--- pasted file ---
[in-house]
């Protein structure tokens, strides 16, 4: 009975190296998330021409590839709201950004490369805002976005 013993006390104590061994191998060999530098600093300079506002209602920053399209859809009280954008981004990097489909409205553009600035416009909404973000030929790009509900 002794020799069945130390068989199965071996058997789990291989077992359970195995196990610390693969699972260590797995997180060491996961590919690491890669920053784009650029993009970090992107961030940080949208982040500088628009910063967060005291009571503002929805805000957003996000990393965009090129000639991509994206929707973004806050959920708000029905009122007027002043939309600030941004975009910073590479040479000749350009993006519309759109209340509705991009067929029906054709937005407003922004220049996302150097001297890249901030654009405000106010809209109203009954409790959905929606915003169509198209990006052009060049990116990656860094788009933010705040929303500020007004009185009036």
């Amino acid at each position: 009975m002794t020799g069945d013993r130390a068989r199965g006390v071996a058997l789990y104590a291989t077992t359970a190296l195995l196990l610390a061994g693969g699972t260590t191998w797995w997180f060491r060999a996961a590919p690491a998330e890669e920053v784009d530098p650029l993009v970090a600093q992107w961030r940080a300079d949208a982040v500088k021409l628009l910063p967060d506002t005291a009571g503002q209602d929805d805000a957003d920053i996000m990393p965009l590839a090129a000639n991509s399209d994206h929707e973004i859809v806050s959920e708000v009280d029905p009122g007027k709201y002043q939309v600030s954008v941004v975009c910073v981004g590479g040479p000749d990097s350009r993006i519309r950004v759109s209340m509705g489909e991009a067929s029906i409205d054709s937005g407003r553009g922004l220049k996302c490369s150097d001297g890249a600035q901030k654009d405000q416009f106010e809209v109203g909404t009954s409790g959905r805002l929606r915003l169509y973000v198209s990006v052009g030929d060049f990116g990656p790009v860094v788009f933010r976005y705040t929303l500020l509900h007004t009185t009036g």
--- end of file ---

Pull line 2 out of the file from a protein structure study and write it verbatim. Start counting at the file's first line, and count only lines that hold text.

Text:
């Protein structure tokens, strides 16, 4: 009975190296998330021409590839709201950004490369805002976005 013993006390104590061994191998060999530098600093300079506002209602920053399209859809009280954008981004990097489909409205553009600035416009909404973000030929790009509900 002794020799069945130390068989199965071996058997789990291989077992359970195995196990610390693969699972260590797995997180060491996961590919690491890669920053784009650029993009970090992107961030940080949208982040500088628009910063967060005291009571503002929805805000957003996000990393965009090129000639991509994206929707973004806050959920708000029905009122007027002043939309600030941004975009910073590479040479000749350009993006519309759109209340509705991009067929029906054709937005407003922004220049996302150097001297890249901030654009405000106010809209109203009954409790959905929606915003169509198209990006052009060049990116990656860094788009933010705040929303500020007004009185009036």